- Google Toolbar – Fantastic for identifying webmasters, the Google toolbar is among the most powerful methods of getting user data. How long do you think it will be before they turn users into unknowing cloaking checkers(click search results, omgz this pagerank request isn’t for the right domain)? Every single webpage you access, private or not, gets sent to Google for their page rank check.
- Google Android – The one set of data they couldn’t access properly before. Phone habits. Note how agressively they’ve pursued the cell phone market(IPhone anyone?)
- SearchWiki – Google’s latest addition to let you reorganize the search results. They say the data is used only for the user that changes it. Fun fact? That makes no sense. Google already has bookmarks, and if you are logged in and click “Web History”(and are opted in) it will show you the searches you’ve made and the results you’ve clicked. So their is absolutely no reason for the creation of this other than to alter search results, and more importantly gauge user’s reactions to commercial vs. informational sites.
- Other Obvious Sources – Gmail(your contacts, your interests), the actual search results, and many more.
Google justifies all of this on the idea that a lot of other companies have been gathering this data for some time. But there’s a difference. Those companies only had data from one source at a time. For Google, it’s different. Their specialty is organizing information. They have access to more avenues for userdata than any other company in the history of the world, and the ability to connect every aspect of every person’s life. Log into gmail on android? Congrats, your phone number can now be tied to your IP home IP. Don’t search using Google? Between adsense and analytics, you’ve probably got a 35-50% chance of sending data to Google anyways with every page load. Did you buy something through an ad served by Google? With conversion tracking, they know you bought, and can tie that back to everything else.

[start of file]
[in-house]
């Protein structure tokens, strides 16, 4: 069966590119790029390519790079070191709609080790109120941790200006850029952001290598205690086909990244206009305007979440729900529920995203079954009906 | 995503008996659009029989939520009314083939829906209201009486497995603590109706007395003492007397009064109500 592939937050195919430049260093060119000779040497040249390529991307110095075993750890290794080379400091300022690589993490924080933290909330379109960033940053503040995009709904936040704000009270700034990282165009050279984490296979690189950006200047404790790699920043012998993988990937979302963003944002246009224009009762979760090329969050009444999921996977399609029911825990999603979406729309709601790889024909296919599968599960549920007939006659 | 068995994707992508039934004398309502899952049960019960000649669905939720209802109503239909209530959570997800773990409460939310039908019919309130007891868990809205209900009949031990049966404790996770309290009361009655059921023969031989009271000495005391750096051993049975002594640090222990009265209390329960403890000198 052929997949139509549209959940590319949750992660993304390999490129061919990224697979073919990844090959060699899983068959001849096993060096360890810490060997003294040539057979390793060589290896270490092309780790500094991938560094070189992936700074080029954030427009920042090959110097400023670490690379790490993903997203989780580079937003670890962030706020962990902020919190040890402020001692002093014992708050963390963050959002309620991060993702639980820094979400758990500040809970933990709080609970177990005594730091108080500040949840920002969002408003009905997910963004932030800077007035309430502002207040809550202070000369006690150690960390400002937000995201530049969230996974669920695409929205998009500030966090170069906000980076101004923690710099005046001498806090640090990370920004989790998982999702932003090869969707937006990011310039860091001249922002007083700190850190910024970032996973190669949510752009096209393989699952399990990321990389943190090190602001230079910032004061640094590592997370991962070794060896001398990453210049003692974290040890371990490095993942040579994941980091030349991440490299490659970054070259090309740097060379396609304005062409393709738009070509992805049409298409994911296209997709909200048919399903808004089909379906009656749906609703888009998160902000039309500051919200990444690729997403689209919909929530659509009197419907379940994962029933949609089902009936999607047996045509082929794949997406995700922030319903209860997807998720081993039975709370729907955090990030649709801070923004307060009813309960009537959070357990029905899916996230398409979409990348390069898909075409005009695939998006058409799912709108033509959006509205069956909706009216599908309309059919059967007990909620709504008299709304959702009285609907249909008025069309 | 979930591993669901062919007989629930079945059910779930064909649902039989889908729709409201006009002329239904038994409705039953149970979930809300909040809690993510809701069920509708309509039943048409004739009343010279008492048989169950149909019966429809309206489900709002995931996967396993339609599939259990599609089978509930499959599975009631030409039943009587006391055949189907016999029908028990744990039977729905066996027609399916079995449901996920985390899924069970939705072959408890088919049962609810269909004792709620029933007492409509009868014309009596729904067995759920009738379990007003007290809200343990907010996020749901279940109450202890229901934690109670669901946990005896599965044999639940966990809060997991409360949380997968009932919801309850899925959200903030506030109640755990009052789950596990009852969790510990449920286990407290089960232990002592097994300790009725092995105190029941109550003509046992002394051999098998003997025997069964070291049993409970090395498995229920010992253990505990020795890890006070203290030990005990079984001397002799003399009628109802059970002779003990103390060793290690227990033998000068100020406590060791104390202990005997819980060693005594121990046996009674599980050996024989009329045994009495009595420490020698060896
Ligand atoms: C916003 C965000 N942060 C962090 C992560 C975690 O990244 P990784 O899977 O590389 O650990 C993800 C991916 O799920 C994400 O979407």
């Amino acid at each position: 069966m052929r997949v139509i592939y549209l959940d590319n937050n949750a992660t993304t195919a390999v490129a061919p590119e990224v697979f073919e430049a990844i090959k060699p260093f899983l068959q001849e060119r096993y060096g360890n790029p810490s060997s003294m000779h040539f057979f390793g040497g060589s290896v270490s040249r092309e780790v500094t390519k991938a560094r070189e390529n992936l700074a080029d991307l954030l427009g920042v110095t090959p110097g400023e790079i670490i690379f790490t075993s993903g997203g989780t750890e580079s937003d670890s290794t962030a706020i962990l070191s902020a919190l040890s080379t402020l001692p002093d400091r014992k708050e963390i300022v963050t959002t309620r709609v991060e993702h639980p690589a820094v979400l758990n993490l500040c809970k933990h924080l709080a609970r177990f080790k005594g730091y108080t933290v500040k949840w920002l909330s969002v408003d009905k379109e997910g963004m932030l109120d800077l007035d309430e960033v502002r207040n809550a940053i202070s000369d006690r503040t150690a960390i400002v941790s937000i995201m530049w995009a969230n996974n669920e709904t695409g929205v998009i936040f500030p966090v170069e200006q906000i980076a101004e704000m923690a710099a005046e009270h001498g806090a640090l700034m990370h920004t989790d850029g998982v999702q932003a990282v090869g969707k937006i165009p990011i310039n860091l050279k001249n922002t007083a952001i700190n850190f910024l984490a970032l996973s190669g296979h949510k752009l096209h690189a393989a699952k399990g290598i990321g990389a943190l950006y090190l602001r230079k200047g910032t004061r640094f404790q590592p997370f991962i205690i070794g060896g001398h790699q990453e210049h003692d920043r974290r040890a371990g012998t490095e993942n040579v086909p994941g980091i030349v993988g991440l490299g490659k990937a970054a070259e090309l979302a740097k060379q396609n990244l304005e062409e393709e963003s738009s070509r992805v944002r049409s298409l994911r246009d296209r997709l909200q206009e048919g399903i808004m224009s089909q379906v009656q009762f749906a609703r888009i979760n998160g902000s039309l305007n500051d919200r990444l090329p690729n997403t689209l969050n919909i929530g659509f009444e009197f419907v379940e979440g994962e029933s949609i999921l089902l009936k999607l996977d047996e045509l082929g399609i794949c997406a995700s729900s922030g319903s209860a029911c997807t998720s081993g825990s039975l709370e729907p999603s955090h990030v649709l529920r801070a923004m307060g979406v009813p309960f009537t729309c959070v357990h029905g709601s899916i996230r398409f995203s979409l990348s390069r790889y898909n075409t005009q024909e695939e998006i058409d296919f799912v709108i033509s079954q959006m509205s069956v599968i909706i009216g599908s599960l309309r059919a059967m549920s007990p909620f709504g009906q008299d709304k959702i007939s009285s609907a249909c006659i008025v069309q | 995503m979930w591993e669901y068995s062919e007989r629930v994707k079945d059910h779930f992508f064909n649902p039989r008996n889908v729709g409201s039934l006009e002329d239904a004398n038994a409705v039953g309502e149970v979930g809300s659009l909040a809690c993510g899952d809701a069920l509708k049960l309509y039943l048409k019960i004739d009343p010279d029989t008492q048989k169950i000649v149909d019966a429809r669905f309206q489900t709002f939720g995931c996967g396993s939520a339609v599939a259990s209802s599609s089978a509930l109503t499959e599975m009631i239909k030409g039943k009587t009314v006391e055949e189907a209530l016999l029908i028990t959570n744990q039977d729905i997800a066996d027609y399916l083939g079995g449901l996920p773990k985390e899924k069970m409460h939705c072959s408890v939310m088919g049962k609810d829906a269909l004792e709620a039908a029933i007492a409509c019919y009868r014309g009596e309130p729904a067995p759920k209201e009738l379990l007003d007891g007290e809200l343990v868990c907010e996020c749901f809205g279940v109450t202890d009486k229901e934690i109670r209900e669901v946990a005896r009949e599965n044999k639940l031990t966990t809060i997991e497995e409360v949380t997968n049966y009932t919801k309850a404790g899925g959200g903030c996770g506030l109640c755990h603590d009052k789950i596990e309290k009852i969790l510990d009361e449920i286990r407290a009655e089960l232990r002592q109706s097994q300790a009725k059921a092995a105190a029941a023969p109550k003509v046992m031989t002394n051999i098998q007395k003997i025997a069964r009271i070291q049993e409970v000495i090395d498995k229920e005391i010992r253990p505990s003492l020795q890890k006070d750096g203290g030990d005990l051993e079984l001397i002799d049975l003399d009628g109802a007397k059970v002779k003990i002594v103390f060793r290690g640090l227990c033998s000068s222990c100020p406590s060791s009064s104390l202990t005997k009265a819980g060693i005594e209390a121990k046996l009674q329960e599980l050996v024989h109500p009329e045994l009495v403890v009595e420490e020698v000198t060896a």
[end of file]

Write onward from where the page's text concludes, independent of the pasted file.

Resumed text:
Why I’m Scared as a User
I’m really beginning to get scared here. Even ignoring Google’s less than benevolent intentions, can anyone imagine a data breach? No company is truly secure. 4 years ago the entire member database of the largest porn network on the planet was available(including passwords) for 1 grand. over 500,000 records. There have been data breaches at pharmaceutical companies, leaking millions customer records, down to the pill they took and when the prescription was up. Government servers get compromised, credit bureaus get compromised. So why would Google be any different?